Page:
There's rough gray carpet around the edges of the glass, surrounding the sharks in a sort of domesticated tranquility. The little children gather around it, their warm hands pressed against the wide pane that towers seven feet, maybe more, over their cowlicked heads, their dusty craned necks, their faces shrouded in sickly green aquarium glow.
The inside of the tank is curved and cylindrical like a soup can, its cement walls coated in mossy film. From the main viewing side, Lana can see across to two hidden portholes, and if she stares long enough, she sees a kid's face appear in the lower of the two as a blacktip sweeps sharply by, cutting another neurotic circular path.
Lana watches, a canvas tote bag weighted down with juice boxes and triangle-cut turkey sandwiches hanging limply over her left shoulder. She is standing contrapposto, posing in a way, as another living exhibition in the zoo's aquarium gallery. Her frizzled dirty-blonde hair is tamed, with much effort, by a red bandana. In an oversized t-shirt and a hand-written name tag, she watches mothers pass by with their own, actual children. She wonders whether they wonder how old she is. If they know that she is pushing thirty. If they could trust a day care that would employ a fragile woman like her. At 12:30, once the kids have tired of the sharks, Lana will seat them at the splintered wooden picnic tables in front of the polar bears, and distribute the lunches. Then she will retreat behind the ladies restroom and smoke a cigarette while she watches a daddy long legs crawl up a drain pipe.
For now, the kids aren't tugging at the legs of her jeans. They are engrossed, captivated by prehistoric silky bodies that seem weightless and hazardous in the water. Lana is repulsed by their black eyes, their gaping mouths. She is bothered that she cannot see her reflection in the side of the tank. The dim lighting in this space makes her feel as though she is drowning, but there are mothers and fathers milling about her, holding the arms of their children, negotiating problems with camera flash against the glass, breathing underwater.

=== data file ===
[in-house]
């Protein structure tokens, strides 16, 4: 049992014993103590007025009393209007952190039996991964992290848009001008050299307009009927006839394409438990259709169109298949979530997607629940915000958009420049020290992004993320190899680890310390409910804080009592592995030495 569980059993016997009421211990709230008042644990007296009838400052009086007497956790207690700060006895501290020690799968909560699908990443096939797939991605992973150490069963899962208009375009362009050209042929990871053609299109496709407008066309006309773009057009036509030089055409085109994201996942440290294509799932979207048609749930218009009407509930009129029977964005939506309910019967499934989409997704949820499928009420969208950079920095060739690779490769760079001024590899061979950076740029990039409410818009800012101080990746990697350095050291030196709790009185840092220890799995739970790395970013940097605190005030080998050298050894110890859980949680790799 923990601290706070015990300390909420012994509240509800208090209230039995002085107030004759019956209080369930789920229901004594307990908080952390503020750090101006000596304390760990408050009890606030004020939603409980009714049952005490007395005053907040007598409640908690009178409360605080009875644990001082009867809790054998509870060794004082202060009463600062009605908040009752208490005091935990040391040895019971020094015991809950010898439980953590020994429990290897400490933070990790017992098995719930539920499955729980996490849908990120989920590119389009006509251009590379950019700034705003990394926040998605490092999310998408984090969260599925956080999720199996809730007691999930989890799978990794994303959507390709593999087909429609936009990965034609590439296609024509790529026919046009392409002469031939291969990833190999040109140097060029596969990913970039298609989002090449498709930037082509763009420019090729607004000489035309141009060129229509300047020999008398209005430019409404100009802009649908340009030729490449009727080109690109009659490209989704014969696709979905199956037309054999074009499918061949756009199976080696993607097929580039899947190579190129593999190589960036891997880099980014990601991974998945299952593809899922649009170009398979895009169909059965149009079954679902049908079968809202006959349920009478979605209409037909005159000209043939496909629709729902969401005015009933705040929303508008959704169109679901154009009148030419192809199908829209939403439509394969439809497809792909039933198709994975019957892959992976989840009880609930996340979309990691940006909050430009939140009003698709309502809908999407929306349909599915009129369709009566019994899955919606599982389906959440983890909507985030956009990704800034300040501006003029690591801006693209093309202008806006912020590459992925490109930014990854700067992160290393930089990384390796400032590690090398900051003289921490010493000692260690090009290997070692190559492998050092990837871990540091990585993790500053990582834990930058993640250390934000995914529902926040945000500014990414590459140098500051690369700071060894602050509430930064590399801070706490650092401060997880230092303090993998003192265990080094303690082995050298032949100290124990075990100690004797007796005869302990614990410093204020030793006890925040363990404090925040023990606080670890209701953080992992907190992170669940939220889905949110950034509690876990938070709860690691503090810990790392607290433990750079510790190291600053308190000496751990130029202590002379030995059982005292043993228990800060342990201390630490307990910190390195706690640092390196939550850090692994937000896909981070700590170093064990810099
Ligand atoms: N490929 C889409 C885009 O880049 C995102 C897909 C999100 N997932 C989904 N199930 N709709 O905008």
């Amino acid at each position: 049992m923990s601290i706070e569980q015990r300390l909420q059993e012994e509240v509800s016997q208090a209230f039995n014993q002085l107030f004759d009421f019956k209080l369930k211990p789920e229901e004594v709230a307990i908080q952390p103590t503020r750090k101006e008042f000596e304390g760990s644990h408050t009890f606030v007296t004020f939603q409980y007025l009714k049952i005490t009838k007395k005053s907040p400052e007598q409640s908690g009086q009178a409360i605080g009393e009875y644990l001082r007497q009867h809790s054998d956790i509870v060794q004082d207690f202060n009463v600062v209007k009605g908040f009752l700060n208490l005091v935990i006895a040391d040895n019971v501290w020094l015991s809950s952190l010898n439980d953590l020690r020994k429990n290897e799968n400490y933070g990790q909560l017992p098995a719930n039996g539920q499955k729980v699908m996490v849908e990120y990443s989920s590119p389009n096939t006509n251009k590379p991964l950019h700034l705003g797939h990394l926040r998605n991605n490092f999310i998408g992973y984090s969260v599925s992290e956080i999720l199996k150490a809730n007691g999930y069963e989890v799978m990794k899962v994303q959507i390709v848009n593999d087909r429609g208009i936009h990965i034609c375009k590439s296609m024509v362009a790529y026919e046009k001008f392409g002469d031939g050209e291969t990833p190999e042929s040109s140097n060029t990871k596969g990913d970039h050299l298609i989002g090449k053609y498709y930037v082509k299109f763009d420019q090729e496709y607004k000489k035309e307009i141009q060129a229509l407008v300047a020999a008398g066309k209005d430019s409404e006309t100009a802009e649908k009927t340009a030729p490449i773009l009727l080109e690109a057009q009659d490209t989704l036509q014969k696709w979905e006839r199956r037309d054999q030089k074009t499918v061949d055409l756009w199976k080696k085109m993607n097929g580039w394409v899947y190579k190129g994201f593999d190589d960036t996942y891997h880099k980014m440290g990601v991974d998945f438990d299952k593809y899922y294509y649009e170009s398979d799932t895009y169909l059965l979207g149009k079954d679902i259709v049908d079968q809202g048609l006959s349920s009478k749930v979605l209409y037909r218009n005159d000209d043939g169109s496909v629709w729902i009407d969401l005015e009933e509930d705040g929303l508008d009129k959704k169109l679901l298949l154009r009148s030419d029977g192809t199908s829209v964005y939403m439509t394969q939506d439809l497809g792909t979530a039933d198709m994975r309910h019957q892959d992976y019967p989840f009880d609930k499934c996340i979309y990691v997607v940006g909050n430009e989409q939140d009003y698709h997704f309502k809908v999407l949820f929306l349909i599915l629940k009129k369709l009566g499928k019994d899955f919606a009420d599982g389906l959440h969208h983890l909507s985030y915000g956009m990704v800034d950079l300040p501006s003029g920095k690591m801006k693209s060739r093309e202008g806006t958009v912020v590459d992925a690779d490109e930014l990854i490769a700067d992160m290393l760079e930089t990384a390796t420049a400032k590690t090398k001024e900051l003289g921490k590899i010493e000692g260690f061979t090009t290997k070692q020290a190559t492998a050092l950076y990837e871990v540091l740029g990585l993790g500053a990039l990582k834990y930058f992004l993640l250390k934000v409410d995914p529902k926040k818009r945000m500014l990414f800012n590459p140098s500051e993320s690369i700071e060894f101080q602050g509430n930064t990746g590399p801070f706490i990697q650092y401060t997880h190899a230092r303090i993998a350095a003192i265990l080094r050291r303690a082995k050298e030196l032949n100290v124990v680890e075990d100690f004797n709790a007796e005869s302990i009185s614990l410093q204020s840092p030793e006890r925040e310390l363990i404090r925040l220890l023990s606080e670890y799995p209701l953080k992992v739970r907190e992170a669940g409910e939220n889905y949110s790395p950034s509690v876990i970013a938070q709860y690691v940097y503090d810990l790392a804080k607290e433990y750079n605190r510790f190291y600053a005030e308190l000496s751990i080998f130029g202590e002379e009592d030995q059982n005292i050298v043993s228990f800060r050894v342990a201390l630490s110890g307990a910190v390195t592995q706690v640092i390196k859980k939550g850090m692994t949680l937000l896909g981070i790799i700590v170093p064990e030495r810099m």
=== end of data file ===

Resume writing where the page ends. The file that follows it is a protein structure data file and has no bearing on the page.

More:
As she moves toward the back of the exhibit to recline on a carpeted bench, one of her charges, Madeline the doctor's daughter, lets out a scream. Its shrillness is absorbed by the fibers in the walls, but it is felt and echoed just the same, from the cavernous mouths of the other children with their unfinished stalagmite rows of teeth. And then Lana sees the source of fear. The smooth-sided body of a blacktip shark rolls to one side, suddenly lifeless and no longer sustaining its own motion. Slowly, it cuts back and forth like a sheet of paper blown from the edge of a desk, and plummets past the viewing window, sinking to the bottom of the tank, leaving no wake.
Madeline runs, flailing to Lana, her stubby pink arms outstretched, plump fingers splayed. Lana watches her gaping mouth, her chubby cheeks, the way she chokes on her own spit when she sobs, and knows that one day Madeline will be ugly. And so she hugs her, the way she's been told to, and is suddenly joined by a mass of other bandwagon seekers of affection, who dutifully rub Madeline on the back of her corduroy jumper, and pat her hair until it is a knotted mess.
Outside at the picnic table, Lana watches the children eat their sandwiches and trade juice boxes, which come in two flavors--grape and apple. One of the boys has a ring of artificial red food coloring around his lips, and he's watching her with heavy, watery eyes. Lana reaches into her back for a pack of cigarettes and swings her tired legs over the bench of the table, heading for a spider-infested patch of dead grass behind the ladies restroom. She'll stay here for a minute or two. Long enough for a smoke. And when she returns everybody will have forgotten about death.